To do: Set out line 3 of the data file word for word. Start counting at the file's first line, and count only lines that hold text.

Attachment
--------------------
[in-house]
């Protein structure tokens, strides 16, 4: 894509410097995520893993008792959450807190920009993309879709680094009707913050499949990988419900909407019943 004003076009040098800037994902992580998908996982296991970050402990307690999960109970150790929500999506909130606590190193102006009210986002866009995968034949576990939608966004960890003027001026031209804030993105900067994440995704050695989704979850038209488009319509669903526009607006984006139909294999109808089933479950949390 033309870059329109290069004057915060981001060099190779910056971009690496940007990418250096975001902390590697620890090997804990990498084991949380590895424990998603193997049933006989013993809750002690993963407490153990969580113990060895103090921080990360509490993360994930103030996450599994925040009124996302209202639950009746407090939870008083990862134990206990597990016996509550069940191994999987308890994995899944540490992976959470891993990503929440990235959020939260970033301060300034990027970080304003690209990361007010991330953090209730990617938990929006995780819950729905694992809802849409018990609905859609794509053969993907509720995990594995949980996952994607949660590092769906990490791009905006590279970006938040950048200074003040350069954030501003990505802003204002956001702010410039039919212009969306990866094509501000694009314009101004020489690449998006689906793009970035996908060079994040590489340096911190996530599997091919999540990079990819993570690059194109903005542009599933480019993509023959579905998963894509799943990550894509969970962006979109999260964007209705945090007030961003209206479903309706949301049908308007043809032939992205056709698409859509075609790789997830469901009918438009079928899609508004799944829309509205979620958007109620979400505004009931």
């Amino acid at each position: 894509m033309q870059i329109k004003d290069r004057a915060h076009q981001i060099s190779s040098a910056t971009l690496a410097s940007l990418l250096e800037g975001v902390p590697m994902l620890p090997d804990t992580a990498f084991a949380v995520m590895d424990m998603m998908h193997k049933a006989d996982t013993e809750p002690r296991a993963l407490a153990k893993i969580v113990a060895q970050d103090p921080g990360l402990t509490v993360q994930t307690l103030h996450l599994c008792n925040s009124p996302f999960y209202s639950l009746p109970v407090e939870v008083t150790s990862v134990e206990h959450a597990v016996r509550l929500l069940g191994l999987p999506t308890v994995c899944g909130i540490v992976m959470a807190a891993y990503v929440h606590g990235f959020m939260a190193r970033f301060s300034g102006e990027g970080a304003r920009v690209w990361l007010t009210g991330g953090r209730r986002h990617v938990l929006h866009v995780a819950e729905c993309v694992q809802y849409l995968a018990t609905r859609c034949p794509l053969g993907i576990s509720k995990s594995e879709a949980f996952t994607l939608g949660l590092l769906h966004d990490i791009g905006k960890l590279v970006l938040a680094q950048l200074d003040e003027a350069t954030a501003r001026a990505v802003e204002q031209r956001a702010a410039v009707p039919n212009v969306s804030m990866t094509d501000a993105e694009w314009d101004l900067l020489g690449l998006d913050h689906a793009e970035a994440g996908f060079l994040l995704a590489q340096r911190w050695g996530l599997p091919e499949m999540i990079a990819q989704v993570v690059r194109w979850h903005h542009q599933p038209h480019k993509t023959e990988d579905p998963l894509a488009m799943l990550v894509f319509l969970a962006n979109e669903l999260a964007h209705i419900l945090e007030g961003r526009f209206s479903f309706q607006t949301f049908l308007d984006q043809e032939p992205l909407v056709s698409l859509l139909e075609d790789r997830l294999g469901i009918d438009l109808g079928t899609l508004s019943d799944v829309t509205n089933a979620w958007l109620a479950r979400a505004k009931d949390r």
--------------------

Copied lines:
């Amino acid at each position: 894509m033309q870059i329109k004003d290069r004057a915060h076009q981001i060099s190779s040098a910056t971009l690496a410097s940007l990418l250096e800037g975001v902390p590697m994902l620890p090997d804990t992580a990498f084991a949380v995520m590895d424990m998603m998908h193997k049933a006989d996982t013993e809750p002690r296991a993963l407490a153990k893993i969580v113990a060895q970050d103090p921080g990360l402990t509490v993360q994930t307690l103030h996450l599994c008792n925040s009124p996302f999960y209202s639950l009746p109970v407090e939870v008083t150790s990862v134990e206990h959450a597990v016996r509550l929500l069940g191994l999987p999506t308890v994995c899944g909130i540490v992976m959470a807190a891993y990503v929440h606590g990235f959020m939260a190193r970033f301060s300034g102006e990027g970080a304003r920009v690209w990361l007010t009210g991330g953090r209730r986002h990617v938990l929006h866009v995780a819950e729905c993309v694992q809802y849409l995968a018990t609905r859609c034949p794509l053969g993907i576990s509720k995990s594995e879709a949980f996952t994607l939608g949660l590092l769906h966004d990490i791009g905006k960890l590279v970006l938040a680094q950048l200074d003040e003027a350069t954030a501003r001026a990505v802003e204002q031209r956001a702010a410039v009707p039919n212009v969306s804030m990866t094509d501000a993105e694009w314009d101004l900067l020489g690449l998006d913050h689906a793009e970035a994440g996908f060079l994040l995704a590489q340096r911190w050695g996530l599997p091919e499949m999540i990079a990819q989704v993570v690059r194109w979850h903005h542009q599933p038209h480019k993509t023959e990988d579905p998963l894509a488009m799943l990550v894509f319509l969970a962006n979109e669903l999260a964007h209705i419900l945090e007030g961003r526009f209206s479903f309706q607006t949301f049908l308007d984006q043809e032939p992205l909407v056709s698409l859509l139909e075609d790789r997830l294999g469901i009918d438009l109808g079928t899609l508004s019943d799944v829309t509205n089933a979620w958007l109620a479950r979400a505004k009931d949390r």